In The Margins

As any good reader will know, the art of the instinctive scribble cannot be restrained or planned. To deface the undoubtedly limited supply of glorious print texts is, for a bibliophile, sin. Yet it is within this sin that the texts of Oxford are awash. Indeed, some would argue that this instant scribble is a […]

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Interview: Nigel Warburton

For a number of years now, philosophers and defenders of spoken-word philosophy David Edmonds and Nigel Warburton have been creating a warm cocoon of soft-spoken intelligence, available to download for those who otherwise, like me, would not have been able to dabble in the world of philosophy. Edmonds and Warburton’s original vision was simple: “to […]

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Ruskin Profile: Angus Steele

My name is Angus Steele i’m a second year at the Ruskin. Here I am making a video. It is captured using a camera and sound recorder, compiled and edited on a laptop and viewed via a projector. I stop, and I realise that none of this technology would exist without almost everything except Art, […]

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Review: The Miniaturist by Jessie Burton

‘Who is the architect, the miniaturist or me?’ This question, which is asked midway through the novel by its main character, eighteen-year-old Petronella Brandt, reverberates throughout the strange and immersive world of Jessie Burton’s The Miniaturist. The setting is late seventeenth-century Amsterdam, during the booming years of the Dutch sugar-trade industry. ‘Nella’ has entered into […]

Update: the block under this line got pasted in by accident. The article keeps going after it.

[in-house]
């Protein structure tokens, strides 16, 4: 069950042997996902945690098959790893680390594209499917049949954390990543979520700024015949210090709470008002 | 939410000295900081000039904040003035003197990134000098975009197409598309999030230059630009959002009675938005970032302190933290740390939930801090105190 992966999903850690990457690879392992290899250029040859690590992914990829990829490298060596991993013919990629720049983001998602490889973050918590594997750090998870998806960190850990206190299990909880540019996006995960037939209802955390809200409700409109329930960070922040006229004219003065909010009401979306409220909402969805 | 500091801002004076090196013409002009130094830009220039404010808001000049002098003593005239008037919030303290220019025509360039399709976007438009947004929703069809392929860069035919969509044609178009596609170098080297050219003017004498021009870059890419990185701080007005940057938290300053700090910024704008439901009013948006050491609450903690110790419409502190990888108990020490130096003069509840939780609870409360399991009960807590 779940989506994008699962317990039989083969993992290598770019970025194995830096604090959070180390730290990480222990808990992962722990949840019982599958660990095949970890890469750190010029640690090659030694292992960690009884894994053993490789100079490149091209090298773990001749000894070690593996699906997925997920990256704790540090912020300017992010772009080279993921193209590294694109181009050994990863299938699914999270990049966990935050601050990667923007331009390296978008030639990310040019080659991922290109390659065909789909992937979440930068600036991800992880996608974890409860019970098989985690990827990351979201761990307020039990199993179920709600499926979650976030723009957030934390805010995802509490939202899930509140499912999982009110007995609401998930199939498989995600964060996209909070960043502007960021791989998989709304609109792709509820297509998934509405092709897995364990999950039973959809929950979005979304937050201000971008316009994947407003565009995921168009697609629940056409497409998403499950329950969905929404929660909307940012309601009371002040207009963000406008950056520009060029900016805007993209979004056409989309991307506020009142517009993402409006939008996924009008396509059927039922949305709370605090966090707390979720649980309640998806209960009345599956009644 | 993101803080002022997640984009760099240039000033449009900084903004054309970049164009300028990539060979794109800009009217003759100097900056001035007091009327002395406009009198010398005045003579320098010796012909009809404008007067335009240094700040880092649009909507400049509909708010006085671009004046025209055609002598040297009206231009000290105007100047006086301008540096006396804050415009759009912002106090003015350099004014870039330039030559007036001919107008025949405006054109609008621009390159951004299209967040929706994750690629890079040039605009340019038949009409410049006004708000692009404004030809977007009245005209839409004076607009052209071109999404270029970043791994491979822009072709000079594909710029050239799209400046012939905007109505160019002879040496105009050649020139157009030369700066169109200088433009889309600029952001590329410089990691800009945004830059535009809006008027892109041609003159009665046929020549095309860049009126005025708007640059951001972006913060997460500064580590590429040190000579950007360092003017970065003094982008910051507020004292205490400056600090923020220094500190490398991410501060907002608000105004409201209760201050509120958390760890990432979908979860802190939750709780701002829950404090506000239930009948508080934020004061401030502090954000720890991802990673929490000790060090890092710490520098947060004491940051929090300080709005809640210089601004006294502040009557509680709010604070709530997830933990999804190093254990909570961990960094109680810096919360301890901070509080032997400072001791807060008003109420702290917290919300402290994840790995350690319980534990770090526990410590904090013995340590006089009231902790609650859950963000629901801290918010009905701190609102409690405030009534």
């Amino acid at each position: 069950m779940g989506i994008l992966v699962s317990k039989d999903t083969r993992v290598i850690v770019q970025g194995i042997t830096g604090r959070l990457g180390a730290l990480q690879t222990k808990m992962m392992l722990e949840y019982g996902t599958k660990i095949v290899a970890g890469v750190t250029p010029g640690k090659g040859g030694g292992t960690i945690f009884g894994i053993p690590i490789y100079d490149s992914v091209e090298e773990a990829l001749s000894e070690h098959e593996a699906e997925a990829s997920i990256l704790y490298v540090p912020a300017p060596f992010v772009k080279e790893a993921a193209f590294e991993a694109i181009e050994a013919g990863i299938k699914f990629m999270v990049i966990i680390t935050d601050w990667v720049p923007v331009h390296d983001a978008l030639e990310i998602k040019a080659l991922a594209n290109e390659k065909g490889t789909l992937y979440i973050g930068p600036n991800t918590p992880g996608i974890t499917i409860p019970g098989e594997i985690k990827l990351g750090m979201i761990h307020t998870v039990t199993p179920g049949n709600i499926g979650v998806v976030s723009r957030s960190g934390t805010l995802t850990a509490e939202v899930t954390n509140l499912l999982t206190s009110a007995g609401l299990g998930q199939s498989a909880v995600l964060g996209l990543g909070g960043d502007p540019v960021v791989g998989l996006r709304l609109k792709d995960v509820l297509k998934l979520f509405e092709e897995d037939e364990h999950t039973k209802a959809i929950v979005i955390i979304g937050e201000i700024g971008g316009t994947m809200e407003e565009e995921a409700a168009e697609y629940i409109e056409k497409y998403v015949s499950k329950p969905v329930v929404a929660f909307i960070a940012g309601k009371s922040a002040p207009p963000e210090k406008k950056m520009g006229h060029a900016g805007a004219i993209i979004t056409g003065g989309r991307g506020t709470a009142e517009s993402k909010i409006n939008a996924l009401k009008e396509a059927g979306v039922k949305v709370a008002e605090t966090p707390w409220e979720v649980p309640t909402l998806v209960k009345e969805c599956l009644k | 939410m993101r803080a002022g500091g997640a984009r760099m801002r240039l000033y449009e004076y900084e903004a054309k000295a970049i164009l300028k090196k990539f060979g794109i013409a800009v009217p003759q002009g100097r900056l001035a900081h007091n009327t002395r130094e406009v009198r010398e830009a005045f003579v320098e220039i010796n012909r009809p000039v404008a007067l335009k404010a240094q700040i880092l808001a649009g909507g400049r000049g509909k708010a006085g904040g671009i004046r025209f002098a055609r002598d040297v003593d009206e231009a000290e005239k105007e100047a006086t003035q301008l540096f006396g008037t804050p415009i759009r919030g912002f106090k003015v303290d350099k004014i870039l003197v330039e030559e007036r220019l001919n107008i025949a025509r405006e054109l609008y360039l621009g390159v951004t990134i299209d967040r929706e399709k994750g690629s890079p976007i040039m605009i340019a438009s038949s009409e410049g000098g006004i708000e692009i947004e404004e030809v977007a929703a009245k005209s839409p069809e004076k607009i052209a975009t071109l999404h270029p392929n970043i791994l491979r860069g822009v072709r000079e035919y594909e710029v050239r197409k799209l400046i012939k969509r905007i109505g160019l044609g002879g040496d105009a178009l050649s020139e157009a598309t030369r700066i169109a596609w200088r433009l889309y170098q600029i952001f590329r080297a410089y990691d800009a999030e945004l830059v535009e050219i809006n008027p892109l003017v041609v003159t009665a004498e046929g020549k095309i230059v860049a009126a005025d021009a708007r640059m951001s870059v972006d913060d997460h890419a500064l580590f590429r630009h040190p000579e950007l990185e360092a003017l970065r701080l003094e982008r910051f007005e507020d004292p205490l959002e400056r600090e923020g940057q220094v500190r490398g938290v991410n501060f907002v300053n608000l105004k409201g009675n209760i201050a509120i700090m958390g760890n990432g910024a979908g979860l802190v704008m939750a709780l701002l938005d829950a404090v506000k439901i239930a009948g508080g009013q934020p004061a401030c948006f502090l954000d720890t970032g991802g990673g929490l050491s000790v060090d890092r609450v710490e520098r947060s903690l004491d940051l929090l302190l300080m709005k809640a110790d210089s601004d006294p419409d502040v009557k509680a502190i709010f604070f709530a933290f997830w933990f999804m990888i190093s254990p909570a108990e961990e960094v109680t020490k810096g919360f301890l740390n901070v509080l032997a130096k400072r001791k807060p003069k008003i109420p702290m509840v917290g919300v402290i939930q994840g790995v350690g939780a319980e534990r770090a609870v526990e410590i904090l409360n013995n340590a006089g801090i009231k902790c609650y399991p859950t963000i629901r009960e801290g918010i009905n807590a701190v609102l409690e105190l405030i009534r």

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From the Horse’s Mouth

So- what is spoken word, and how do we get some? Spoken word is essentially performance poetry- it’s all a bit blurry round the edges, and kind of a mishmash of rap, monologues and poetry, but it’s usually one person on a stage waxing lyrical about something or other. Am I selling it well enough? It’s […]

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Ruskin Profile: Callym Cooke

Tell us a bit about yourself? My name is Callym, and I’m a 2nd year Fine Artist at St Hugh’s. My artistic interests cover a wide range of topics, spanning from my explorations of time as a social construct last year to my current obsession with the heat death of the universe, but one thing […]

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Review: Samantha Shannon

Last Thursday, Oxford welcomed back one of its own. In the sunlit Sheldonian, publishing wunderkind Samantha Shannon took the stage in conversation with Andy Serkis and his Imaginarium Studios co-founder Jonathan Cavendish to discuss her highly anticipated second novel, The Mime Order, and what lies ahead for the recently-optioned Bone Season film.

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Independent Bookstores

In the current publishing climate, with anxiety over the role of the physical book and the physical bookstore, the literary community is constantly vigilant. Every week, it seems, brings a new voice to the debate waged in blogs, newspapers, and magazines alike: what is the future of the bookstore? How can the public support them? […]

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Pembroke Gallery Opening

In seventh week of this term, the Pembroke College JCR Gallery will open its doors to the public for the first time in its history. In doing so, it will join the coterie of Oxford’s ‘secret galleries’, most of them hidden within colleges, or down side alleys across the city.

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